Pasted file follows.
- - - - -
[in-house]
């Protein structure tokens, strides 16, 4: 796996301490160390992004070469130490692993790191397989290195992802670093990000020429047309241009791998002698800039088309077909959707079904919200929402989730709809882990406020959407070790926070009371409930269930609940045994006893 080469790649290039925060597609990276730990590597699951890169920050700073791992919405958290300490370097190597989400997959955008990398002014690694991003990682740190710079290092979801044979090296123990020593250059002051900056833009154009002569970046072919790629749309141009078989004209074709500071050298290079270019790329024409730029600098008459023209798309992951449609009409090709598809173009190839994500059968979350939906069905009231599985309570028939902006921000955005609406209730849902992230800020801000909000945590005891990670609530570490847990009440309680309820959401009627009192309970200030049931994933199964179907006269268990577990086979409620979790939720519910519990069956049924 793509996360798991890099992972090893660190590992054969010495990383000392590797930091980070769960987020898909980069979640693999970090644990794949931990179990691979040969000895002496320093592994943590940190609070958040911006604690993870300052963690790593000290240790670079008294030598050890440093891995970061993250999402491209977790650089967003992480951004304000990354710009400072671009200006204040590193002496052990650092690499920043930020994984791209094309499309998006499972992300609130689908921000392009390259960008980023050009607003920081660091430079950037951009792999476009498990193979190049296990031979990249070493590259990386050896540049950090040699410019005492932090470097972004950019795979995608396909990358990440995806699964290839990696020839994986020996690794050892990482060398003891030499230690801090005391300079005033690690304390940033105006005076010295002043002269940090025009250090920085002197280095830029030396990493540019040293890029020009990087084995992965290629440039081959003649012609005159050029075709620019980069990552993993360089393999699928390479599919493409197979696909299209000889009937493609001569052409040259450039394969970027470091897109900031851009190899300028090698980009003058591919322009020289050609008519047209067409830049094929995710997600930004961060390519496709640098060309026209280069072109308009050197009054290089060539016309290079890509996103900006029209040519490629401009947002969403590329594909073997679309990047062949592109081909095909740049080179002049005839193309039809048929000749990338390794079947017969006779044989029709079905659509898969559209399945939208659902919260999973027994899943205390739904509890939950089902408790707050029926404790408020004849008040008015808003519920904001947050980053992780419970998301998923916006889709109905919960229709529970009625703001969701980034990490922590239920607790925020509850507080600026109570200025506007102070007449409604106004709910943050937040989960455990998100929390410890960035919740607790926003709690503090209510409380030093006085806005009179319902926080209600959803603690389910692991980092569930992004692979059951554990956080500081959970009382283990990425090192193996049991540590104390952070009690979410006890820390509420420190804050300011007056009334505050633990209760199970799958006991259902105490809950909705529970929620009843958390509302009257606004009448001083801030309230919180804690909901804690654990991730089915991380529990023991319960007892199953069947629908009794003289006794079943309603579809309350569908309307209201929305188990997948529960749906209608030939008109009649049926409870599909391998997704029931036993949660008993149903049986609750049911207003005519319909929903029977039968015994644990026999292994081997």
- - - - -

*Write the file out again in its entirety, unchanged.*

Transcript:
[in-house]
């Protein structure tokens, strides 16, 4: 796996301490160390992004070469130490692993790191397989290195992802670093990000020429047309241009791998002698800039088309077909959707079904919200929402989730709809882990406020959407070790926070009371409930269930609940045994006893 080469790649290039925060597609990276730990590597699951890169920050700073791992919405958290300490370097190597989400997959955008990398002014690694991003990682740190710079290092979801044979090296123990020593250059002051900056833009154009002569970046072919790629749309141009078989004209074709500071050298290079270019790329024409730029600098008459023209798309992951449609009409090709598809173009190839994500059968979350939906069905009231599985309570028939902006921000955005609406209730849902992230800020801000909000945590005891990670609530570490847990009440309680309820959401009627009192309970200030049931994933199964179907006269268990577990086979409620979790939720519910519990069956049924 793509996360798991890099992972090893660190590992054969010495990383000392590797930091980070769960987020898909980069979640693999970090644990794949931990179990691979040969000895002496320093592994943590940190609070958040911006604690993870300052963690790593000290240790670079008294030598050890440093891995970061993250999402491209977790650089967003992480951004304000990354710009400072671009200006204040590193002496052990650092690499920043930020994984791209094309499309998006499972992300609130689908921000392009390259960008980023050009607003920081660091430079950037951009792999476009498990193979190049296990031979990249070493590259990386050896540049950090040699410019005492932090470097972004950019795979995608396909990358990440995806699964290839990696020839994986020996690794050892990482060398003891030499230690801090005391300079005033690690304390940033105006005076010295002043002269940090025009250090920085002197280095830029030396990493540019040293890029020009990087084995992965290629440039081959003649012609005159050029075709620019980069990552993993360089393999699928390479599919493409197979696909299209000889009937493609001569052409040259450039394969970027470091897109900031851009190899300028090698980009003058591919322009020289050609008519047209067409830049094929995710997600930004961060390519496709640098060309026209280069072109308009050197009054290089060539016309290079890509996103900006029209040519490629401009947002969403590329594909073997679309990047062949592109081909095909740049080179002049005839193309039809048929000749990338390794079947017969006779044989029709079905659509898969559209399945939208659902919260999973027994899943205390739904509890939950089902408790707050029926404790408020004849008040008015808003519920904001947050980053992780419970998301998923916006889709109905919960229709529970009625703001969701980034990490922590239920607790925020509850507080600026109570200025506007102070007449409604106004709910943050937040989960455990998100929390410890960035919740607790926003709690503090209510409380030093006085806005009179319902926080209600959803603690389910692991980092569930992004692979059951554990956080500081959970009382283990990425090192193996049991540590104390952070009690979410006890820390509420420190804050300011007056009334505050633990209760199970799958006991259902105490809950909705529970929620009843958390509302009257606004009448001083801030309230919180804690909901804690654990991730089915991380529990023991319960007892199953069947629908009794003289006794079943309603579809309350569908309307209201929305188990997948529960749906209608030939008109009649049926409870599909391998997704029931036993949660008993149903049986609750049911207003005519319909929903029977039968015994644990026999292994081997």